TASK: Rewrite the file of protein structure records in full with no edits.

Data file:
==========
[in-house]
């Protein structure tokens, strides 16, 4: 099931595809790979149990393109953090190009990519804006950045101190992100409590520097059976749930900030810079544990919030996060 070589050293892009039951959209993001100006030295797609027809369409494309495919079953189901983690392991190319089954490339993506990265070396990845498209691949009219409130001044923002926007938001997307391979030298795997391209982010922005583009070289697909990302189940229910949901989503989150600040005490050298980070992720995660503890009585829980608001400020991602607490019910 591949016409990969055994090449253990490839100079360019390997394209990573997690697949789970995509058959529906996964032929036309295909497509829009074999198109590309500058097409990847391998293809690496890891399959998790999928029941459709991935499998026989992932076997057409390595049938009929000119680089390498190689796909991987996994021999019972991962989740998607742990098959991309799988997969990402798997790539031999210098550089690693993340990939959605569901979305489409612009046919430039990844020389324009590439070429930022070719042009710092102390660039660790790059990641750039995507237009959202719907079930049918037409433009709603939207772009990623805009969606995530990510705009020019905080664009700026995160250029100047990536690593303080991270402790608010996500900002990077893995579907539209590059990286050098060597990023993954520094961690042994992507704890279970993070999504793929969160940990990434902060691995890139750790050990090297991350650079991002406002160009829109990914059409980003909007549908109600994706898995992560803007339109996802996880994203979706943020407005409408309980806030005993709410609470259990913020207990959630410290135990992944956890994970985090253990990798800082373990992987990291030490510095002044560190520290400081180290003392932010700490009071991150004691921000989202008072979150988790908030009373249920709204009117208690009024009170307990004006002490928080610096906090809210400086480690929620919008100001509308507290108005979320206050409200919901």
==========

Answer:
[in-house]
């Protein structure tokens, strides 16, 4: 099931595809790979149990393109953090190009990519804006950045101190992100409590520097059976749930900030810079544990919030996060 070589050293892009039951959209993001100006030295797609027809369409494309495919079953189901983690392991190319089954490339993506990265070396990845498209691949009219409130001044923002926007938001997307391979030298795997391209982010922005583009070289697909990302189940229910949901989503989150600040005490050298980070992720995660503890009585829980608001400020991602607490019910 591949016409990969055994090449253990490839100079360019390997394209990573997690697949789970995509058959529906996964032929036309295909497509829009074999198109590309500058097409990847391998293809690496890891399959998790999928029941459709991935499998026989992932076997057409390595049938009929000119680089390498190689796909991987996994021999019972991962989740998607742990098959991309799988997969990402798997790539031999210098550089690693993340990939959605569901979305489409612009046919430039990844020389324009590439070429930022070719042009710092102390660039660790790059990641750039995507237009959202719907079930049918037409433009709603939207772009990623805009969606995530990510705009020019905080664009700026995160250029100047990536690593303080991270402790608010996500900002990077893995579907539209590059990286050098060597990023993954520094961690042994992507704890279970993070999504793929969160940990990434902060691995890139750790050990090297991350650079991002406002160009829109990914059409980003909007549908109600994706898995992560803007339109996802996880994203979706943020407005409408309980806030005993709410609470259990913020207990959630410290135990992944956890994970985090253990990798800082373990992987990291030490510095002044560190520290400081180290003392932010700490009071991150004691921000989202008072979150988790908030009373249920709204009117208690009024009170307990004006002490928080610096906090809210400086480690929620919008100001509308507290108005979320206050409200919901």